Over three days, we entered probably twenty galleries, although we peered in the windows of far more. The search for many was not obvious - tucked back in courtyards, down alleys, and up flights of stairs only accessible by ringing a bell and being buzzed in.

Love the colors in the U-Bahn stations, Berlin

U-Bahn station, Berlin (image: Ian Lowe)Alexanderplatz U-Bahn station, Berlin (image: Ian Lowe)U-Bahn station, Berlin (image: Ian Lowe)Once inside, people were generally welcoming, if not eager to tell us about the art. The folks at Figge Von Rosen Galerie were particularly engaging and friendly, and we discovered the amazing photography of Luzia Simons at Alexander Ochs Galleries.

Berlin is, like any major city I suppose, one part gentrified, two parts gritty edge. The energy I felt there, though, was different - a kind of optimistic, happy, focused buzz of people busy getting on with the business of rebirth and reinvention. Huge swaths of the city are still rebuilding post-Wall, morphing from Cold War wasteland to thriving cafe society. This took me by surprise. I guess I didn't realize there was so much active recovery still going on there.

Potsdammer Platz, Berlin (image: Ian Lowe)

Kunsthaus Tacheles, Berlin

One unexpected discovery was what must have been the original inspiration for Art Whino's G40 summit. Since 1990, Kunsthaus Tacheles has been a center for artists of all walks, but particularly street art or new brow. Tacheles is Yiddish for telling it like it is. The venue's website says it best:

After the Berlin Wall came down in November 1989, a subculture which had its main focus on autonomy, spontaneity and improvisation arose in the former East Berlin areas Mitte, Prenzlauer Berg and Friedrichshain. Artists and individualists from all over the world used the plurality of available free spaces to put alternative lifestyles to the test.

Kunsthaus Tacheles, Berlin

Kunsthaus Tacheles, BerlinTacheles' artists are now in danger of being evicted by developers. While certain aspects of the space does the brand no favors (the stairwells were pretty rank), it would be a shame to see what Tacheles represents be pushed underground or marginalized.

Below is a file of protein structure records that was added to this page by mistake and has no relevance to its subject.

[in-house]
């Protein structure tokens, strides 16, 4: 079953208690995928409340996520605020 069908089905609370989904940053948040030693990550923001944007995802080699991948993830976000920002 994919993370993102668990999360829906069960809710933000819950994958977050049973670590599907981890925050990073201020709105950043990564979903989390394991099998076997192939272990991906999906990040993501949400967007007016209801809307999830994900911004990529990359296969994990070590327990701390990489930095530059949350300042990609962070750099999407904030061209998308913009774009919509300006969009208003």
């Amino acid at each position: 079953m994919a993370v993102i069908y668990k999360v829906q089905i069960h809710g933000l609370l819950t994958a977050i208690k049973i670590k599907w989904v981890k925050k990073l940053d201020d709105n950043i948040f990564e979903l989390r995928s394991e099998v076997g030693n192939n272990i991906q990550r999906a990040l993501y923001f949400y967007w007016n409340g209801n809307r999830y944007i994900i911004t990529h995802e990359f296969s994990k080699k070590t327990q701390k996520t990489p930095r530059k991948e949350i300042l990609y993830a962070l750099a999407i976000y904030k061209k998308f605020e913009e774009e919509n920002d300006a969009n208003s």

Ian Lowe at Alexandr Rodin's Global Warning exhibition, Kunsthaus Tacheles, BerlinAnother delight was the road trip between Königstein and Berlin through endless wind turbine farms. What is it about these giant sentinels that mesmerizes me? Surely there's an artist book about them in my future. For now, I'm delighted with some of my images and am seriously considering a road trip expressly for the purpose of chasing them up close and personal. We got pretty close at a rest stop or two.

Wind turbines enroute to BerlinWind turbines enroute to BerlinWind turbines enroute to Berlin

don't abandon my esthetic

In doing research for a project later this year, I'm reminded not to abandon my esthetic. The project calls for working in ways that are much bigger and bolder than I'm used to. However, it doesn't mean that I can't stay true to who I am in the process.

The details will remain a bit of a mystery here until the project is more official, but for now, let this fabulous video of Violise Lunn's work in paper couture be a hint and an inspiration. The narration is in French, but even if you don't understand the words, the images speak for themselves.